VietNamNet Bridge – Industry experts welcomed the government’s Decree 01/2014/ND-CP which relaxes the bank ownership cap rules for foreign investors.

VIR’s Trinh Trang and Nguyen Trang talked with some industry players about the importance of the decree.




ANZ bank illustration photo



Alan Pham Chief economist at VinaCapital

Any changes in foreign ownership limit regulations are to be welcomed, no matter how small. Foreign ownership is a sensitive issue for Vietnam. So we must expect the government to proceed slowly. My impression is that foreign ownership is treated as a matter of national sovereignty and is handled very carefully.

Foreign investors will appreciate the new feature by which the 20 per cent limit can be offered to them without having to go through an approval process by the prime minister. This will simplify administrative procedures and speed up the investment process.

Foreign investors will appreciate the opportunity to invest in weak banks because it is in these cases that they can make the most difference. There are only a limited number of banking licenses that have been issued.

The State Bank is not likely to issue any more. So those investors who want to be a part of Vietnam’s banking system will find entry via existing banks, even weak ones.

I think the new decree will increase the values of listed banks and drive up their share prices, helping the stock market develop in 2014, as it did in 2013. Overall this is a positive development.

Marc Djandji Head of Investment Banking at PetroVietnam Securities

The decree is a move in the right direction. But I understand that it might not be what we expected or what foreign investors would have liked to see. I often work with investors and to invest in local banks, investors are looking for full ownership.

In terms of how the decree affects the market and foreign investor interest to invest in local banks, there are different aspects that need to be looked at.

And the end result might not be an increase in foreign investments in banks if they can’t consolidate their investments into their financial statements. It might be too costly for them to invest under Basel III. Then only full ownership can solve this issue or a 51 per cent ownership.

Tareq Muhmood CEO ANZ Vietnam

The local banking sector needs capital and that has been clearly identified. The State Bank has done a good job in addressing the issue of NPLs and now it is time to address the issue of capital shortages. This is definitely a step in a right direction.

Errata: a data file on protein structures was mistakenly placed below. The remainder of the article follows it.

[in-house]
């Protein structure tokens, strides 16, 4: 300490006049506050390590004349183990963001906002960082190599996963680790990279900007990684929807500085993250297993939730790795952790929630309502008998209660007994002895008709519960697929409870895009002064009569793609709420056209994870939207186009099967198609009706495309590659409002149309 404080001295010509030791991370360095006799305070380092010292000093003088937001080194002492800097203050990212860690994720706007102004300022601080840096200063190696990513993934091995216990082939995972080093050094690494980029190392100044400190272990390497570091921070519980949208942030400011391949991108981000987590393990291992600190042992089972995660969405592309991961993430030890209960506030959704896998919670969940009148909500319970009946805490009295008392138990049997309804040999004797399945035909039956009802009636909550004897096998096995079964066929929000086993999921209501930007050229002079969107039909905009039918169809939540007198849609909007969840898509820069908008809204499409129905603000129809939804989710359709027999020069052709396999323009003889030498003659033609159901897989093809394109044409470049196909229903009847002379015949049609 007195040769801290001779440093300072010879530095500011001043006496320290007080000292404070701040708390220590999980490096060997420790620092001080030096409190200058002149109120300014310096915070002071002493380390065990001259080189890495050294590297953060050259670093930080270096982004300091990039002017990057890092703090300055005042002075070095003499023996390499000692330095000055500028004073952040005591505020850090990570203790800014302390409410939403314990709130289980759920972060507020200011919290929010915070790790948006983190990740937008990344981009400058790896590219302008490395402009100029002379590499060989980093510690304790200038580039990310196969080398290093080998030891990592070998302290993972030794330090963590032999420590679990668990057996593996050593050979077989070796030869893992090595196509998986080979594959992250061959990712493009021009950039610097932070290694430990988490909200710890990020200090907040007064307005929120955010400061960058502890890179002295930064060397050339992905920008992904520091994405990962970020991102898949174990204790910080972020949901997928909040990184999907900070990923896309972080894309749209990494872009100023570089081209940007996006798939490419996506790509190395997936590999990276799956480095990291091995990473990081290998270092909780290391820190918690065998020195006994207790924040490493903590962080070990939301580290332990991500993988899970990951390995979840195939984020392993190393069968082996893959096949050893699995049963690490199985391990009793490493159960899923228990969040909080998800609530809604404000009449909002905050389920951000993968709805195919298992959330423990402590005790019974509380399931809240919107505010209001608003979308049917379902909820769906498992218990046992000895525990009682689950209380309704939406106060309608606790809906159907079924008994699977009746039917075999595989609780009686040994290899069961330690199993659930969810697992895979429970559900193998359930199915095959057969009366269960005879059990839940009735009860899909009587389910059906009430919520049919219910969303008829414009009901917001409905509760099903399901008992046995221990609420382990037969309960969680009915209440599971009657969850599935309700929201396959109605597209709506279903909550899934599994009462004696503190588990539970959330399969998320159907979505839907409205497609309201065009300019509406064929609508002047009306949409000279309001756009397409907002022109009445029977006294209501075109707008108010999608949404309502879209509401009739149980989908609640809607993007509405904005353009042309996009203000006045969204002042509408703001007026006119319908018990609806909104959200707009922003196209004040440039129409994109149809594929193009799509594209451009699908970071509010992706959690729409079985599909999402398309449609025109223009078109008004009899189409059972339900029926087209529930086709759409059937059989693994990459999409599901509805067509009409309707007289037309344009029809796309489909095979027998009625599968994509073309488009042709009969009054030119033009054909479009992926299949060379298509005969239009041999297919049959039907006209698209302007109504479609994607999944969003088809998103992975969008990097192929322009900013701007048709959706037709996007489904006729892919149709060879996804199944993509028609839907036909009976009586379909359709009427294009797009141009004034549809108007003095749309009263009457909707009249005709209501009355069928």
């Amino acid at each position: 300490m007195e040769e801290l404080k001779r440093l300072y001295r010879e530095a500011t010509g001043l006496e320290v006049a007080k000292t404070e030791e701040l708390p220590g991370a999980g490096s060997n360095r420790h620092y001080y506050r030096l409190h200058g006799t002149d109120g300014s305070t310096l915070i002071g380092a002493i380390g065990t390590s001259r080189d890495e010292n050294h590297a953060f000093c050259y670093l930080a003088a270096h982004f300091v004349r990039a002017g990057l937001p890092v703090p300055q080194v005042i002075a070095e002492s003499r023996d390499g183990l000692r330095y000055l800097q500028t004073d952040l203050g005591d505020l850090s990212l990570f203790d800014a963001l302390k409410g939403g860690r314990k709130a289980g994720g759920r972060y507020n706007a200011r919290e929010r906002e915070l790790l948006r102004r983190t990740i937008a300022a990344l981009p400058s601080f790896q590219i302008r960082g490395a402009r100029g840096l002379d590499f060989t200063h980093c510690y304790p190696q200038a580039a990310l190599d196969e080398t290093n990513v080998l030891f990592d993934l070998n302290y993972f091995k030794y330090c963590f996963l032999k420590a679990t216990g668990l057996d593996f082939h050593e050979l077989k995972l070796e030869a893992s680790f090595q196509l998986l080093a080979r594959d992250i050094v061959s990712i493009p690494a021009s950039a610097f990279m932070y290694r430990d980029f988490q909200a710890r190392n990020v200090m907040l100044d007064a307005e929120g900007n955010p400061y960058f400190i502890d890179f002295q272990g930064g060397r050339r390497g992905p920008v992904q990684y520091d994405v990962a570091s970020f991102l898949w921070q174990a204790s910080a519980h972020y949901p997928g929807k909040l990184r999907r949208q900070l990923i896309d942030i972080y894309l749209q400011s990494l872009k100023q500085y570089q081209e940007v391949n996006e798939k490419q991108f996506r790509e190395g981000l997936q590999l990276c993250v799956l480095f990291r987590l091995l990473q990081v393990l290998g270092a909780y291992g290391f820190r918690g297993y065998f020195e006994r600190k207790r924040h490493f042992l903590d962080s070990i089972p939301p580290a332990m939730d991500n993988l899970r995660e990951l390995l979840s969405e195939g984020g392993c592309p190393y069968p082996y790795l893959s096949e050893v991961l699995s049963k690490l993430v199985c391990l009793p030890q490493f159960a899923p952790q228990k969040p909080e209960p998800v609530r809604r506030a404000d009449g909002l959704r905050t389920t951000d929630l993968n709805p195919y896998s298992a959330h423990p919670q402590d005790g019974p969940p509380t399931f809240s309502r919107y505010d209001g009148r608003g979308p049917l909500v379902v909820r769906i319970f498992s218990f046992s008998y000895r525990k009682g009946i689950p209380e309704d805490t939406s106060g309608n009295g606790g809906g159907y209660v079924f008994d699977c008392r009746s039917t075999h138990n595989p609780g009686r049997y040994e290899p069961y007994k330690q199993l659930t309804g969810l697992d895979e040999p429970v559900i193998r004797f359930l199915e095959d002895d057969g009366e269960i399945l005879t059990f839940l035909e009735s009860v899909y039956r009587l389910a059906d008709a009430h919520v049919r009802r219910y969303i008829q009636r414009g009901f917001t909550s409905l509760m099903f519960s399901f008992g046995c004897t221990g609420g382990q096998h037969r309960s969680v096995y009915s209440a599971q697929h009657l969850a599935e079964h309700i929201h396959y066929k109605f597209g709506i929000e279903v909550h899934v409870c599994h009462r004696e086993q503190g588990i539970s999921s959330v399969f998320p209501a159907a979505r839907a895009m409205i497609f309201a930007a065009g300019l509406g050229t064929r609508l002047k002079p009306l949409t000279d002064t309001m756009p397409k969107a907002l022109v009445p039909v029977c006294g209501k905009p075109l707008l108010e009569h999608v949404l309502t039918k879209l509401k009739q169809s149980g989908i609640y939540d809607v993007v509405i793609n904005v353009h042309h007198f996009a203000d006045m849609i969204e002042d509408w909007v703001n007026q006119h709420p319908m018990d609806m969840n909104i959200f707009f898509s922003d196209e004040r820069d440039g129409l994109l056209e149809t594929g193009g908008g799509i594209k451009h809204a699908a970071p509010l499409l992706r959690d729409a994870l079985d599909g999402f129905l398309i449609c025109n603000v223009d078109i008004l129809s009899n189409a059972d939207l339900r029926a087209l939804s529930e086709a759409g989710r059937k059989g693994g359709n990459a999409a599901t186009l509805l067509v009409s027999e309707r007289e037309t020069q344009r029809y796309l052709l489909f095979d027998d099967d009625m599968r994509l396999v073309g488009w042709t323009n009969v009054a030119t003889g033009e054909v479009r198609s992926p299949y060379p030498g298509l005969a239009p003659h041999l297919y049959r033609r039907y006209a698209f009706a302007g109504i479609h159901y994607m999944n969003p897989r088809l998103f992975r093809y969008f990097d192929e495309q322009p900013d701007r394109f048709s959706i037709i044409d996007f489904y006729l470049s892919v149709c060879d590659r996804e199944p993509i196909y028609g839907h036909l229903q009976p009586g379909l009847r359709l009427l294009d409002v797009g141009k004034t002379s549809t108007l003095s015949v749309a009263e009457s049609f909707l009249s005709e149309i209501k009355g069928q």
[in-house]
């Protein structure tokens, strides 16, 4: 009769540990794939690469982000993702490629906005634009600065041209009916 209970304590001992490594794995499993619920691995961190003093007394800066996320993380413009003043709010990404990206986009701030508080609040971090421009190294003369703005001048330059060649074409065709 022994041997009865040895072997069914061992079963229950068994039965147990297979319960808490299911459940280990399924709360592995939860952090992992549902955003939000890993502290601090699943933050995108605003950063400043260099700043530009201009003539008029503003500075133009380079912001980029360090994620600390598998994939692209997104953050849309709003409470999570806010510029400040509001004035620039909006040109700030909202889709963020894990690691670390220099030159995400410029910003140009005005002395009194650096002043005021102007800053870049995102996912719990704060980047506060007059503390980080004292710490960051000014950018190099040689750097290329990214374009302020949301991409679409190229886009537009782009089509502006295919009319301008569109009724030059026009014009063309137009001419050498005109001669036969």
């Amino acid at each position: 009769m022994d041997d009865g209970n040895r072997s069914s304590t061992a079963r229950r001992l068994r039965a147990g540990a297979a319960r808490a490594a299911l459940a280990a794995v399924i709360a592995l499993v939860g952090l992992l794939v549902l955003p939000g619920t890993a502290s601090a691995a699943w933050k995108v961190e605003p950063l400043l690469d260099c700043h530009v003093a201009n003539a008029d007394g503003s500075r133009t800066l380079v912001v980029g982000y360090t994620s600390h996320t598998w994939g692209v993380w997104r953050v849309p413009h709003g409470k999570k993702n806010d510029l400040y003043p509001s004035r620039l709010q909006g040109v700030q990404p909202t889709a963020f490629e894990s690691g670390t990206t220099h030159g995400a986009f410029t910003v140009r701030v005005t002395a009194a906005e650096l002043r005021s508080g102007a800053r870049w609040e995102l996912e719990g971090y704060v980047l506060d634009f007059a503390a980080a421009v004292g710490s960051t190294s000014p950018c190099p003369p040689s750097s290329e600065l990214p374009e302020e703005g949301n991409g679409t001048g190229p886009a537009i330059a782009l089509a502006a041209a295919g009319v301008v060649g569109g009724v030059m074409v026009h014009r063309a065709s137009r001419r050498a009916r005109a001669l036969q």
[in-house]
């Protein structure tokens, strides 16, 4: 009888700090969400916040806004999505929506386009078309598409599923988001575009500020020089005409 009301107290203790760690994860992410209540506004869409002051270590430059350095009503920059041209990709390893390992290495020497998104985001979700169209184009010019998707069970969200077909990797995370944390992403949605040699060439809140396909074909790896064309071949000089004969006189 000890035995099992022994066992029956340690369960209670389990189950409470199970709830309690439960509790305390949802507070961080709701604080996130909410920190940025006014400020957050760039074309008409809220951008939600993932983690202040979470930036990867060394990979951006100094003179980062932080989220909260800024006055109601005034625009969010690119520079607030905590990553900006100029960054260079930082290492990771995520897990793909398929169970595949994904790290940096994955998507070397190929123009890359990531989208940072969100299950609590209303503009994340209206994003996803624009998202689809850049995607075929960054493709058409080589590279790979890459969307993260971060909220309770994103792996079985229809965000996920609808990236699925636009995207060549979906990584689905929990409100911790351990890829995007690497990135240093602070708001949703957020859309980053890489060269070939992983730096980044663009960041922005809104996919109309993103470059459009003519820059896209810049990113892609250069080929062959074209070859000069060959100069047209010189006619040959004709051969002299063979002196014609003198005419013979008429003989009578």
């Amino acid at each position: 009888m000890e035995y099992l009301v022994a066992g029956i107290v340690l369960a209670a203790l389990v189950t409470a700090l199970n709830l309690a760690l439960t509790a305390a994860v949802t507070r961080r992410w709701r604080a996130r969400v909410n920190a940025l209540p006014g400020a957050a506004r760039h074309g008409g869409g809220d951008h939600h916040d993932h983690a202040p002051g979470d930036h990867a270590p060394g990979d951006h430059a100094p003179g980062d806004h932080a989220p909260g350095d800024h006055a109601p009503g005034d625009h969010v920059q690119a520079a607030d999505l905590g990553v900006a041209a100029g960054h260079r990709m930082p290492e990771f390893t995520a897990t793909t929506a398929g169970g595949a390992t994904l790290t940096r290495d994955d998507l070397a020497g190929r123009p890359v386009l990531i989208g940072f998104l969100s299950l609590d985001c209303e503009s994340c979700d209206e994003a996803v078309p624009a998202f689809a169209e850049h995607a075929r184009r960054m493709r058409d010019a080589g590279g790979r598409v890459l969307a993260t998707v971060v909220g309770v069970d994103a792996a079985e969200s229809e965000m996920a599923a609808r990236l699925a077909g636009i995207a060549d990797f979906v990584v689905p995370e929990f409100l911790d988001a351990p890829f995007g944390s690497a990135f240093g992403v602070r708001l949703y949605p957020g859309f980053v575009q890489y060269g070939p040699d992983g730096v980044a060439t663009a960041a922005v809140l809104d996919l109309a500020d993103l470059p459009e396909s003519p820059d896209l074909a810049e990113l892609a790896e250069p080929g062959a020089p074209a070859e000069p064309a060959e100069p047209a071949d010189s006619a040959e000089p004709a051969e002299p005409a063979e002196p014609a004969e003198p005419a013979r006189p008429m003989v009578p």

It is, however, not the answer to all the capital needs of the banking sector. But it does help. If you look at Asian strategic partners, who seem to be more able to tolerate minority stakes, increasing from 15 per cent to 20 per cent may be more attractive to them.

In my view, this is not a complete answer, but the government is doing things step by step and this is a right step. The fact is that, with the increase to 20 per cent, local banks still remain in control of their own destiny while allowing some foreign investors to get bigger exposure.

This change may make a handy number of investors, mainly Asian partners interested.

Now it’s a good time for investors to start looking at the possibility to buy or to buy in this sector because prices are more reasonable; and for existing strategic partners, they may want to increase from 15 to 20 per cent.

To Hai CEO of Viet Capital Securities

Under the new decree, despite foreign ownership cap remaining unchanged, the relaxation in regulations governing each type of foreign investors shows a change in the central bank’s approach to solving the issue of non performing loans (NPLs) – the problem that drove down the banking system and Vietnam’s economy.

The implementation of Circular 02 in June 2014 would bring the reporting practice of Vietnamese banks on NPLs closer to international standards, which is a necessity in our view. However, with Circular 02 implemented, the true NPL ratio would be revealed, which, under our estimate, is about triple the reported figure. This means that many banks, especially smaller ones, will either have to sell their bad debts to the VAMC or need to be recapitalised. The first option, already offered by the central bank, is a “liquidity” approach, but arguably would create pressure on inflation.

We think what Vietnamese banks need now is a stronger balance sheet and they can only get that by new equity injections. Now the central bank is introducing a solution to the second option. By relaxing regulations on foreign ownership, the central bank aims for two things at the same time: to encourage the participation of foreign investors in the banking sector, allowing foreign investors to inject fresh equity into banking sector where the resources from domestic investors from our view have already reached their limit, and through that reduce the issue of cross-ownership had recapitalisation only come from domestic sources.

Tay Han Chong CEO of Mekong Development Bank

Once becoming a foreign strategic partner, foreign investors will certainly try hard to contribute to the development of the bank. Therefore, the loosened foreign ownership room of 5 per cent will provide favourable conditions for both sides. And local banks can attract capital to enhance their financial capability for the restructuring process.

Of course disagreement is inevitable. However, if the issue is solved, both sides will gain. However, with the ownership limit of 20 per cent, foreign partners can’t hold real influence, and investors will hesitate at pumping in capital. I think the foreign ownership cap must increase to 50 per cent.

Source: VIR